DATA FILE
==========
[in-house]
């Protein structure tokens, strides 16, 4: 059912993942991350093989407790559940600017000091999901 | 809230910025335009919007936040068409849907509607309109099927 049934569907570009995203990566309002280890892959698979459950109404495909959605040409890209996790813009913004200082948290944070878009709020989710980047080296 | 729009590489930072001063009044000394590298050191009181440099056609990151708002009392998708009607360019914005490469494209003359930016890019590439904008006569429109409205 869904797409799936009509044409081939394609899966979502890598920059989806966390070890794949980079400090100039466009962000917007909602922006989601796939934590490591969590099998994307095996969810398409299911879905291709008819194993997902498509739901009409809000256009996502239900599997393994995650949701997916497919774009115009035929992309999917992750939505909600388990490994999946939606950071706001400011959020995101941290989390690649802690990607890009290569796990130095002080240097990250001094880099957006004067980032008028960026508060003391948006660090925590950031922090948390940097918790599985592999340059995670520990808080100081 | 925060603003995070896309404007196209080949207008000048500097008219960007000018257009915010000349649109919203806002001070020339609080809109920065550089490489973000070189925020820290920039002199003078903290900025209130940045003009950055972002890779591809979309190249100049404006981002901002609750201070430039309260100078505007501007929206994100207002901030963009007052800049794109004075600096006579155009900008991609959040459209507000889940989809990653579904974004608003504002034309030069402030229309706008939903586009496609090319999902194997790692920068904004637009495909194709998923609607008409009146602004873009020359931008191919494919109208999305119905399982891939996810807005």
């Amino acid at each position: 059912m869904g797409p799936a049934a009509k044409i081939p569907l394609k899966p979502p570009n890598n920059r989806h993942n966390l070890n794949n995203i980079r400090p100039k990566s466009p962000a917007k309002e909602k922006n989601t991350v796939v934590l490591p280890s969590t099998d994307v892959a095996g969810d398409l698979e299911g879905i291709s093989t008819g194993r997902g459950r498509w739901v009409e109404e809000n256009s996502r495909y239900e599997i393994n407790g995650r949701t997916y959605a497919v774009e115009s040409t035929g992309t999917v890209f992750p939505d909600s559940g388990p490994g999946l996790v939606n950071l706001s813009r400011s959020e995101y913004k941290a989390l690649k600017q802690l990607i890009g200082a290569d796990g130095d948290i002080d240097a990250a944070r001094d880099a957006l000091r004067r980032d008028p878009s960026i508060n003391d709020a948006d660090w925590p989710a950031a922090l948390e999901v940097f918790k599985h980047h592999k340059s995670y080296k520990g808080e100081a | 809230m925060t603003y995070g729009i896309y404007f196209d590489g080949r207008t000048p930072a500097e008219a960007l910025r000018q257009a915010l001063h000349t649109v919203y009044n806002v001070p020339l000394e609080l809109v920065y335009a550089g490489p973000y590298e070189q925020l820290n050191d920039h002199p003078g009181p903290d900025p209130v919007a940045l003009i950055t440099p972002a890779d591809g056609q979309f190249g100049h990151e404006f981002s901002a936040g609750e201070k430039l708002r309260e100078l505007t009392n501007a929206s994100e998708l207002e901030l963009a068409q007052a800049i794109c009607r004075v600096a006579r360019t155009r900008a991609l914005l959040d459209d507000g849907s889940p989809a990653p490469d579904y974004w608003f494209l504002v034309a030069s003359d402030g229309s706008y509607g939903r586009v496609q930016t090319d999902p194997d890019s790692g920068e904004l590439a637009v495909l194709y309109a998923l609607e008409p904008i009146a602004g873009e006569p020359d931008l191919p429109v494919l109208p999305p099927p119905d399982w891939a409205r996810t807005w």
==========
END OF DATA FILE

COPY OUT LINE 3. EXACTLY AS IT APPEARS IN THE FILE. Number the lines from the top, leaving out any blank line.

């Amino acid at each position: 059912m869904g797409p799936a049934a009509k044409i081939p569907l394609k899966p979502p570009n890598n920059r989806h993942n966390l070890n794949n995203i980079r400090p100039k990566s466009p962000a917007k309002e909602k922006n989601t991350v796939v934590l490591p280890s969590t099998d994307v892959a095996g969810d398409l698979e299911g879905i291709s093989t008819g194993r997902g459950r498509w739901v009409e109404e809000n256009s996502r495909y239900e599997i393994n407790g995650r949701t997916y959605a497919v774009e115009s040409t035929g992309t999917v890209f992750p939505d909600s559940g388990p490994g999946l996790v939606n950071l706001s813009r400011s959020e995101y913004k941290a989390l690649k600017q802690l990607i890009g200082a290569d796990g130095d948290i002080d240097a990250a944070r001094d880099a957006l000091r004067r980032d008028p878009s960026i508060n003391d709020a948006d660090w925590p989710a950031a922090l948390e999901v940097f918790k599985h980047h592999k340059s995670y080296k520990g808080e100081a | 809230m925060t603003y995070g729009i896309y404007f196209d590489g080949r207008t000048p930072a500097e008219a960007l910025r000018q257009a915010l001063h000349t649109v919203y009044n806002v001070p020339l000394e609080l809109v920065y335009a550089g490489p973000y590298e070189q925020l820290n050191d920039h002199p003078g009181p903290d900025p209130v919007a940045l003009i950055t440099p972002a890779d591809g056609q979309f190249g100049h990151e404006f981002s901002a936040g609750e201070k430039l708002r309260e100078l505007t009392n501007a929206s994100e998708l207002e901030l963009a068409q007052a800049i794109c009607r004075v600096a006579r360019t155009r900008a991609l914005l959040d459209d507000g849907s889940p989809a990653p490469d579904y974004w608003f494209l504002v034309a030069s003359d402030g229309s706008y509607g939903r586009v496609q930016t090319d999902p194997d890019s790692g920068e904004l590439a637009v495909l194709y309109a998923l609607e008409p904008i009146a602004g873009e006569p020359d931008l191919p429109v494919l109208p999305p099927p119905d399982w891939a409205r996810t807005w």